Forum for Science, Industry and Business

Sponsored by:     3M 
Search our Site:

 

Rice bioengineers develop method to grow 3-D bone matrix

04.10.2002


Researchers use flowing fluids to create mechanical stress needed for bone formation


Tissue engineering researchers in Rice’s J.W. Cox Laboratory for Biomedical Engineering have developed a new technique that allows bone-forming cells to build a porous, 3-D bony matrix that’s structurally similar to natural bone. This photograph from an electron microscope shows a pore that has formed in a 3-D bony matrix. Bone-forming cells are clearly visible lining the walls.



A new study by Rice University researchers indicates that bioengineers growing bone in the laboratory may be able to create the mechanical stimulation needed to grow bone outside the body.

One of the greatest challenges tissue engineers face in growing bone in the laboratory is recreating the conditions that occur inside the body. The recipe for growing healthy bones includes not only a precise biological mix -- bone cells called "osteoblasts" and several growth factors that osteoblasts use to build the mineralized matrix of bones -- but also mechanical stimulation. Astronauts whose bones become brittle after months in orbit are a testament to the importance that mechanical stress plays in bone growth. In orbit, their skeletons aren’t subject to the everyday stresses of gravity.


Tissue engineers at Rice placed bone marrow-derived osteoblasts from rats into centimeter-wide plexiglass chambers containing a thin stack of titanium fiber mesh. The samples were covered with a liquid growth medium -- a bath of chemicals that promotes bone growth -- and sealed in an incubator. After letting the cultures sit overnight -- to give the cells time to attach themselves to the mesh -- engineers pumped growth medium through the cultures for 16 days. Bone cultures were subjected to a range of three different flow rates to provide mechanical stimulation, and another set of cultures were grown in a motionless bath.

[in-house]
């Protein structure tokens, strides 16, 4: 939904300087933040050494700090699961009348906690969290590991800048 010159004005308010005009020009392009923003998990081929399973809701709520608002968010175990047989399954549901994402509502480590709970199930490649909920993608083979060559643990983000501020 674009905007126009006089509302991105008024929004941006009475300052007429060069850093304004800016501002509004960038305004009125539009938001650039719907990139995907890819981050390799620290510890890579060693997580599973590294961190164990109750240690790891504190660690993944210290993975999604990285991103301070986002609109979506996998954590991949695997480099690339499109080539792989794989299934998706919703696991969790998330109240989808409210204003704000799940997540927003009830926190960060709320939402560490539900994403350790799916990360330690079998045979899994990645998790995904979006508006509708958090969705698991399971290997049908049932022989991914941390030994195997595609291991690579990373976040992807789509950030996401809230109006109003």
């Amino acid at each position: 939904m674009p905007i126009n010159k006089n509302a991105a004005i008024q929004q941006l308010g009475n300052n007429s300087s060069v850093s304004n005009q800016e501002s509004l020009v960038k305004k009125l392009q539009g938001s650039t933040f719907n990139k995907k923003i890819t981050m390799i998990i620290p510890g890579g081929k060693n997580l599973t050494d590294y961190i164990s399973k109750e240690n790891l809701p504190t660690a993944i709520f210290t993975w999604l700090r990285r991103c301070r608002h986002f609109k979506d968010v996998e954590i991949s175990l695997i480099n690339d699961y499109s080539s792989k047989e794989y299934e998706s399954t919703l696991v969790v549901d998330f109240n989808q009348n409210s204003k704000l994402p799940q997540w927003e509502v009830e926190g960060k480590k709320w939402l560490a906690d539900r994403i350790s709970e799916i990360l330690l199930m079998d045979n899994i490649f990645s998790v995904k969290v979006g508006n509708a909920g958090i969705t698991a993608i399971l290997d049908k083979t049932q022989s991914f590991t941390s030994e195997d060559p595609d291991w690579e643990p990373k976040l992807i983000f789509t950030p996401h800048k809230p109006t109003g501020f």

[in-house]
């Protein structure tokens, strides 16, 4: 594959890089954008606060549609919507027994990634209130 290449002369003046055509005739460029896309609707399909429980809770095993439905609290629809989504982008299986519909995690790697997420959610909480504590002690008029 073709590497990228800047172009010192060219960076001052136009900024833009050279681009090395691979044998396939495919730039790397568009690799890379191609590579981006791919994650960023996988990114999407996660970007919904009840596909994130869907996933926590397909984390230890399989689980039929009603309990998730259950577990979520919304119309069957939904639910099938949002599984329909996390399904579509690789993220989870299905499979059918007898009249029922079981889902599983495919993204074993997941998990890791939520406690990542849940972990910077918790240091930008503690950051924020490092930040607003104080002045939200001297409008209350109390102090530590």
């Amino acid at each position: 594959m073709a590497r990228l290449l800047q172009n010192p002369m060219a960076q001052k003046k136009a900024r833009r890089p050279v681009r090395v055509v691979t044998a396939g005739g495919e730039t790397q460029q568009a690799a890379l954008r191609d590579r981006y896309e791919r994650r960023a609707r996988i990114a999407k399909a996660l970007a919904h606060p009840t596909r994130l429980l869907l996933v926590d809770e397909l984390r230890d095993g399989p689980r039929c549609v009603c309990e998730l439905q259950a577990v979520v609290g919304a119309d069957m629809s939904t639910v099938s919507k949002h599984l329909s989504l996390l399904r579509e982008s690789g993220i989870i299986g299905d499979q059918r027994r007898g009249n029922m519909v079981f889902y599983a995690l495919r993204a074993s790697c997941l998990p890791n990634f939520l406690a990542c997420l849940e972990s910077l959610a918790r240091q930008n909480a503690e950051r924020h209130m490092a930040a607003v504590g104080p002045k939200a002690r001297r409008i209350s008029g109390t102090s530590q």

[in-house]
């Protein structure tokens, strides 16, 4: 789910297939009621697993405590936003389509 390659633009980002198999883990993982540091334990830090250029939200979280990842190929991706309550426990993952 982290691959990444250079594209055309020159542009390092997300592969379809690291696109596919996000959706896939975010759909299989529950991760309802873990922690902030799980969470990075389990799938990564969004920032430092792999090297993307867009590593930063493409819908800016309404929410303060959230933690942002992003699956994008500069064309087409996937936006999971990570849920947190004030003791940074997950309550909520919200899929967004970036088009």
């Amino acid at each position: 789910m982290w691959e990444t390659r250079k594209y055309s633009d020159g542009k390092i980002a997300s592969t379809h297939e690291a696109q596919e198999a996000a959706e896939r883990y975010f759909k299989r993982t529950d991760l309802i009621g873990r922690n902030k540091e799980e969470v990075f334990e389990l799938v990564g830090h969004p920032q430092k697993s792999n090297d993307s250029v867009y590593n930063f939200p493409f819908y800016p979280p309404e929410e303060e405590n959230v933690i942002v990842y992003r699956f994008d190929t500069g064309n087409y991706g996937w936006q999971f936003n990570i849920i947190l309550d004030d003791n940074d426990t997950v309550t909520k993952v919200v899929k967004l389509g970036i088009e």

Results of the research appear in the current issue of the Proceedings of the National Academy of Sciences USA.

"Researchers have used fluid flow to stimulate bone growth before, but no one has looked at its effect on three-dimensional cultures that have been subjected to continuous stimulation for several days," said Tony Mikos, the John W. Cox Professor of Bioengineering. "We found that even the lowest flow rate produced a significant increase in the formation of mineralized bone. Moreover, the mineralized bone that formed in samples subjected to flow was thick and well-developed -- similar to what we find in natural bone --while the bone matrix formed by the static samples was thin and brittle."

Mikos said more studies are needed to determine the exact flow rate needed to produce the optimal amount of bone matrix with the optimal three-dimensional structure. For those who have lost a segment of bone to cancer or injury, the technology isn’t expected to result in clinical treatment options for several years. Ultimately, however, artificial bone could be substituted for donor tissue or surgical implants made of synthetic materials.



The research was sponsored by the National Institutes of Health and NASA.

The article, titled "Fluid Flow Increases Mineralized Matrix Deposition in 3D Perfusion Culture of Marrow Stromal Osteoblasts in a Dose-Dependent Manner," by G.N. Bancroft, V.I. Sikavitsas, J. van den Dolder, T.L. Sheffield, C.G. Ambrose, J.A. Jansen, and A.G. Mikos, appears in the Oct. 1 issue of Proceedings of the National Academy of Sciences

Jade Boyd | EurekAlert!
Further information:
http://chico.rice.edu/

More articles from Life Sciences:

nachricht Symbiotic bacteria: from hitchhiker to beetle bodyguard
28.04.2017 | Johannes Gutenberg-Universität Mainz

nachricht Nose2Brain – Better Therapy for Multiple Sclerosis